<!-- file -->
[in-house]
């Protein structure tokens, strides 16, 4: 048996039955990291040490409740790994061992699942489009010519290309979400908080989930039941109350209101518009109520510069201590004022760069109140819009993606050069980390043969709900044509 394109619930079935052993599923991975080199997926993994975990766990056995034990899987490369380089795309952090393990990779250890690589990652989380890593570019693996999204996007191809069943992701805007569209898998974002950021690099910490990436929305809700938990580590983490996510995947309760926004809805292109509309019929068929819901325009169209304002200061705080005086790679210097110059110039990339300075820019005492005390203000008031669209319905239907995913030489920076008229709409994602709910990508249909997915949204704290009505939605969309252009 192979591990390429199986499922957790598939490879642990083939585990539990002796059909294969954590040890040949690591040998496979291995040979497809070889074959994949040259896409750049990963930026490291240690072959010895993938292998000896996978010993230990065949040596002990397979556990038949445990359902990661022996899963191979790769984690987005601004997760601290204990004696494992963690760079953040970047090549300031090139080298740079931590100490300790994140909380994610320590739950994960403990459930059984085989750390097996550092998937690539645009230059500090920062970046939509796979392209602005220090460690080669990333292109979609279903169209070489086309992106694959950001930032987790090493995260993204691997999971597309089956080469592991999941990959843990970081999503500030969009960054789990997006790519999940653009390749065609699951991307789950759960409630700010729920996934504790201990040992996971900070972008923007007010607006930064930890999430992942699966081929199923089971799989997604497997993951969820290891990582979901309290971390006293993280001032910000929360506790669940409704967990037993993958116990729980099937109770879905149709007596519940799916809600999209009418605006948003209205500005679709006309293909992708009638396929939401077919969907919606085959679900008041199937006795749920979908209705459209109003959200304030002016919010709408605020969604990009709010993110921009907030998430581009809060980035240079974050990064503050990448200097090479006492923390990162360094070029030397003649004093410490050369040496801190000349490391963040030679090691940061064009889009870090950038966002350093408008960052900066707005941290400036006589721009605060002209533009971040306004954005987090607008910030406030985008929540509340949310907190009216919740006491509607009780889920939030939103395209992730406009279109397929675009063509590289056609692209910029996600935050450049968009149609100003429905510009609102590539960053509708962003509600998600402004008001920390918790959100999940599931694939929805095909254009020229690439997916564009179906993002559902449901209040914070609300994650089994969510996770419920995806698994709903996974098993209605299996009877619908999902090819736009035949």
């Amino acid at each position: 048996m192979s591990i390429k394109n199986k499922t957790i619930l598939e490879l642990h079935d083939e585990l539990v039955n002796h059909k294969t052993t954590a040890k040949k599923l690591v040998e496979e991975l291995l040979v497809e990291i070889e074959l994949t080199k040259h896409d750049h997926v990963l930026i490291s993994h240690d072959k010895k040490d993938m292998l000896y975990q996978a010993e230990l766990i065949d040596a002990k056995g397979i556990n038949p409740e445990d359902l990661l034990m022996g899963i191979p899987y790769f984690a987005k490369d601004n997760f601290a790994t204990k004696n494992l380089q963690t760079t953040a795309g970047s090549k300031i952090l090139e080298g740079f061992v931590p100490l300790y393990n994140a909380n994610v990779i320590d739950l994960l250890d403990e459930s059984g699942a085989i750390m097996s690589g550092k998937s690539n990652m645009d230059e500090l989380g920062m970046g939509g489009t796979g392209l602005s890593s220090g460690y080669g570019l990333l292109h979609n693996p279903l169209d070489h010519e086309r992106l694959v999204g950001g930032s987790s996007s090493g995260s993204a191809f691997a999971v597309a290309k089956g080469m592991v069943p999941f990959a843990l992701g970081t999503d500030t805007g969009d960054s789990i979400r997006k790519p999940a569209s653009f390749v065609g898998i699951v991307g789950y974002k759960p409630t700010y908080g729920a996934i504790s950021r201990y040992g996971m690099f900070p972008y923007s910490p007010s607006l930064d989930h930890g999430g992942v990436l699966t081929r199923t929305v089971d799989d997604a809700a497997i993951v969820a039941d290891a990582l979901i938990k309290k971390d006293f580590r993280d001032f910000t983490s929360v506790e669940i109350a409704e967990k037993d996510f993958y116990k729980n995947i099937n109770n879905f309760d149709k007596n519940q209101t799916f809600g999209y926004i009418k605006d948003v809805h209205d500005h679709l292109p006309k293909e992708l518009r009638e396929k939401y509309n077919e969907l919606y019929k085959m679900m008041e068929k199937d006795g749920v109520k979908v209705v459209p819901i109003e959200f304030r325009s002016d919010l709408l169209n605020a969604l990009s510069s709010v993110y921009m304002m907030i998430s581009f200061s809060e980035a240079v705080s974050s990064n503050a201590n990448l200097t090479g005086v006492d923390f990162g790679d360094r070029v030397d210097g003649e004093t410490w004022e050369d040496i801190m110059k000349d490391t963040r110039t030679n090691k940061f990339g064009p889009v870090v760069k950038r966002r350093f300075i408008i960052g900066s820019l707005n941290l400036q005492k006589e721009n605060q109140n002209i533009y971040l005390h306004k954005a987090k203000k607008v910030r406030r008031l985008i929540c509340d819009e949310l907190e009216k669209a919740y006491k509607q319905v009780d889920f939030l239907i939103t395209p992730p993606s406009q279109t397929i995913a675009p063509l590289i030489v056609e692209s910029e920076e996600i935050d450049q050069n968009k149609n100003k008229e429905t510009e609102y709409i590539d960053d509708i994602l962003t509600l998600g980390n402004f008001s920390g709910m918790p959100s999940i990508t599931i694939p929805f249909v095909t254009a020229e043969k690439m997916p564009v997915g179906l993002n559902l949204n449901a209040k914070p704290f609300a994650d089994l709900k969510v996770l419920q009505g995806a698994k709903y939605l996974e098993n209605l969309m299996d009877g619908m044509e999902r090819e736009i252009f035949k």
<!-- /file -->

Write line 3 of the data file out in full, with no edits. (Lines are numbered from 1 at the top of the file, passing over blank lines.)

């Amino acid at each position: 048996m192979s591990i390429k394109n199986k499922t957790i619930l598939e490879l642990h079935d083939e585990l539990v039955n002796h059909k294969t052993t954590a040890k040949k599923l690591v040998e496979e991975l291995l040979v497809e990291i070889e074959l994949t080199k040259h896409d750049h997926v990963l930026i490291s993994h240690d072959k010895k040490d993938m292998l000896y975990q996978a010993e230990l766990i065949d040596a002990k056995g397979i556990n038949p409740e445990d359902l990661l034990m022996g899963i191979p899987y790769f984690a987005k490369d601004n997760f601290a790994t204990k004696n494992l380089q963690t760079t953040a795309g970047s090549k300031i952090l090139e080298g740079f061992v931590p100490l300790y393990n994140a909380n994610v990779i320590d739950l994960l250890d403990e459930s059984g699942a085989i750390m097996s690589g550092k998937s690539n990652m645009d230059e500090l989380g920062m970046g939509g489009t796979g392209l602005s890593s220090g460690y080669g570019l990333l292109h979609n693996p279903l169209d070489h010519e086309r992106l694959v999204g950001g930032s987790s996007s090493g995260s993204a191809f691997a999971v597309a290309k089956g080469m592991v069943p999941f990959a843990l992701g970081t999503d500030t805007g969009d960054s789990i979400r997006k790519p999940a569209s653009f390749v065609g898998i699951v991307g789950y974002k759960p409630t700010y908080g729920a996934i504790s950021r201990y040992g996971m690099f900070p972008y923007s910490p007010s607006l930064d989930h930890g999430g992942v990436l699966t081929r199923t929305v089971d799989d997604a809700a497997i993951v969820a039941d290891a990582l979901i938990k309290k971390d006293f580590r993280d001032f910000t983490s929360v506790e669940i109350a409704e967990k037993d996510f993958y116990k729980n995947i099937n109770n879905f309760d149709k007596n519940q209101t799916f809600g999209y926004i009418k605006d948003v809805h209205d500005h679709l292109p006309k293909e992708l518009r009638e396929k939401y509309n077919e969907l919606y019929k085959m679900m008041e068929k199937d006795g749920v109520k979908v209705v459209p819901i109003e959200f304030r325009s002016d919010l709408l169209n605020a969604l990009s510069s709010v993110y921009m304002m907030i998430s581009f200061s809060e980035a240079v705080s974050s990064n503050a201590n990448l200097t090479g005086v006492d923390f990162g790679d360094r070029v030397d210097g003649e004093t410490w004022e050369d040496i801190m110059k000349d490391t963040r110039t030679n090691k940061f990339g064009p889009v870090v760069k950038r966002r350093f300075i408008i960052g900066s820019l707005n941290l400036q005492k006589e721009n605060q109140n002209i533009y971040l005390h306004k954005a987090k203000k607008v910030r406030r008031l985008i929540c509340d819009e949310l907190e009216k669209a919740y006491k509607q319905v009780d889920f939030l239907i939103t395209p992730p993606s406009q279109t397929i995913a675009p063509l590289i030489v056609e692209s910029e920076e996600i935050d450049q050069n968009k149609n100003k008229e429905t510009e609102y709409i590539d960053d509708i994602l962003t509600l998600g980390n402004f008001s920390g709910m918790p959100s999940i990508t599931i694939p929805f249909v095909t254009a020229e043969k690439m997916p564009v997915g179906l993002n559902l949204n449901a209040k914070p704290f609300a994650d089994l709900k969510v996770l419920q009505g995806a698994k709903y939605l996974e098993n209605l969309m299996d009877g619908m044509e999902r090819e736009i252009f035949k």